But player development isn’t easy. The NBA has shifted toward specialization over recent seasons, and “dunker” is not one of the options. Teams are looking for players who can contribute in specific ways around the court, ideally by playing off of more established stars.
Dunk contest champions often are the most athletic players on the court for their entire lives. Evans conceded that he needed to learn to play differently at the NBA level, where he no longer could jump over smaller and less athletic opponents.
TNT and NBA TV analyst Brent Barry won the 1996 dunk contest, as one of the more improbable victors because he mostly was known for his shooting ability. But Barry knows shooting won’t come easy for all great athletes.
“More often than not, those guys are players who you would love to have focus on the defensive end of the floor,” Barry told USA TODAY Sports. “If a coach can develop the defensive abilities, that guy can be a player. But the player never sees it that way.
“Every player who gets into the NBA has at some point been a stud, has dominated and gotten attention for dominance because he could do those things. But you start to understand that guys who are very sound in their understanding of the game are the ones who succeed. Even guys who are very athletic have to understand what they are doing.”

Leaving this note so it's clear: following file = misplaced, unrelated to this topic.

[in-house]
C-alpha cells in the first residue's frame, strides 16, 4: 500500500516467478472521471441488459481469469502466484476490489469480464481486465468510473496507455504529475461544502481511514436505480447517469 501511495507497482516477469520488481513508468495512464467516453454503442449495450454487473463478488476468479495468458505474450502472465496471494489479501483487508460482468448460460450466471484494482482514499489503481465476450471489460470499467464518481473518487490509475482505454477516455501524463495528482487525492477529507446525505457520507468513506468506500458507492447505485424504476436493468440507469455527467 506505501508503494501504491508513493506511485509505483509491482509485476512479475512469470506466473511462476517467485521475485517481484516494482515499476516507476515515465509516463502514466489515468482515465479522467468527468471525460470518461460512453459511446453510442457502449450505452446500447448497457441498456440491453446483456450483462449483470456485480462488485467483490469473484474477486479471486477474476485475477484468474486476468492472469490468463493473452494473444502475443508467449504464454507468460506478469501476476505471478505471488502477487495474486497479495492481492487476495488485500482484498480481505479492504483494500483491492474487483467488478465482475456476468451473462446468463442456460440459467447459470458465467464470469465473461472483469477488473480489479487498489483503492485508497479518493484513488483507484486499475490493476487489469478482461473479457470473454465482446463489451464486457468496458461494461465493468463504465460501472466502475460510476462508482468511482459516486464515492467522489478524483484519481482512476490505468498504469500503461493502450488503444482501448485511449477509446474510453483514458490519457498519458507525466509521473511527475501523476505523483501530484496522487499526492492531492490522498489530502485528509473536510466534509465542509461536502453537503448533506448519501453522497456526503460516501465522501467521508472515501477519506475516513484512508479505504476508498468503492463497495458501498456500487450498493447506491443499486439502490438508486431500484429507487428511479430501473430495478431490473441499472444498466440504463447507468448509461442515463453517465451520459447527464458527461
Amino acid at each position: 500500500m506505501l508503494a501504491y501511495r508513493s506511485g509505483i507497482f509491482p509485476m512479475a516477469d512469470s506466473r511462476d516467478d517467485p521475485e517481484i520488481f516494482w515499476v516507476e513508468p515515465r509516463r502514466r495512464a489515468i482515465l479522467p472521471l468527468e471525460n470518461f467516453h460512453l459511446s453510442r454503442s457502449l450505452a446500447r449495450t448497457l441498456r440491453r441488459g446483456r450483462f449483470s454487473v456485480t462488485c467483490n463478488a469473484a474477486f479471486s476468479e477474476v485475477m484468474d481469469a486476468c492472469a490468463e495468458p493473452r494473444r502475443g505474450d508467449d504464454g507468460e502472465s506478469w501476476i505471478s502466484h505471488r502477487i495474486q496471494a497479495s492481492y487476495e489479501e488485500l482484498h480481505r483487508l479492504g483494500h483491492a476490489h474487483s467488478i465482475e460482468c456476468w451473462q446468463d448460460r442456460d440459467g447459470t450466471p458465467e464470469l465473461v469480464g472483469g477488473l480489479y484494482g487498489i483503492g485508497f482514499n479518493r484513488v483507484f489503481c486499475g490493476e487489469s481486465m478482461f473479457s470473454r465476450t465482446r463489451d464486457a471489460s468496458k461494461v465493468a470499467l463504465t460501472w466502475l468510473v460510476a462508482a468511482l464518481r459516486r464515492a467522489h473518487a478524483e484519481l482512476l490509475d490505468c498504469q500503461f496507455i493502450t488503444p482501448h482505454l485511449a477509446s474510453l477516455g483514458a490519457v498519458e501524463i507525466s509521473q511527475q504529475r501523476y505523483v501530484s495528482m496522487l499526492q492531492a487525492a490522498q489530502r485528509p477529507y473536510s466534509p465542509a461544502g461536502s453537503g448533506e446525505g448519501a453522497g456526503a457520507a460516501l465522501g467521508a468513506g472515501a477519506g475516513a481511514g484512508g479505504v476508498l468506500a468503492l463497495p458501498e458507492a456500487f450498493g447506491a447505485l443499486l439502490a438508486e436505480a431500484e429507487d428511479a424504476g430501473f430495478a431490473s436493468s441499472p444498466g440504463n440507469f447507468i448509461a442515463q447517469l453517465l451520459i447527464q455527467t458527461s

That’s the hard part. And having an athletic player draw an immense spotlight early in his career doesn’t always help.
Ross looks past the dunk contest now, saying it was fun but not something he’d do again. He’s looking toward the games that count and the grinding schedule.
“I’m done,” he told USA TODAY Sports of the possibility of competing in the contest again. “No (veteran) wants to do that when you play so may games, take a lot out of your body. You don’t want to waste any extra energy you have just doing the dunk contest that really doesn’t mean nothing.”
Evans echoed his sentiment. It’s a young man’s game, for better or worse.
That’s why Gerald Green declined interview requests for this story. The Phoenix Suns guard won the contest in 2007, his second season after being drafted 18th overall in 2005 by the Boston Celtics out of high school. Green was 21 then, and his immaturity showed on the court. All flash, he was traded by the Celtics in the offseason following his victory, and he was out of the NBA as soon as his rookie contract expired in 2009.
Green scrapped. He played in Russia, China and the NBA Development League to get back in the NBA by 2012. He wanted to shed his image as a dunker but still was called into action for the 2013 contest, alongside Ross and Evans. In the two seasons since last participating, he’s found an NBA home at 29 with the Suns.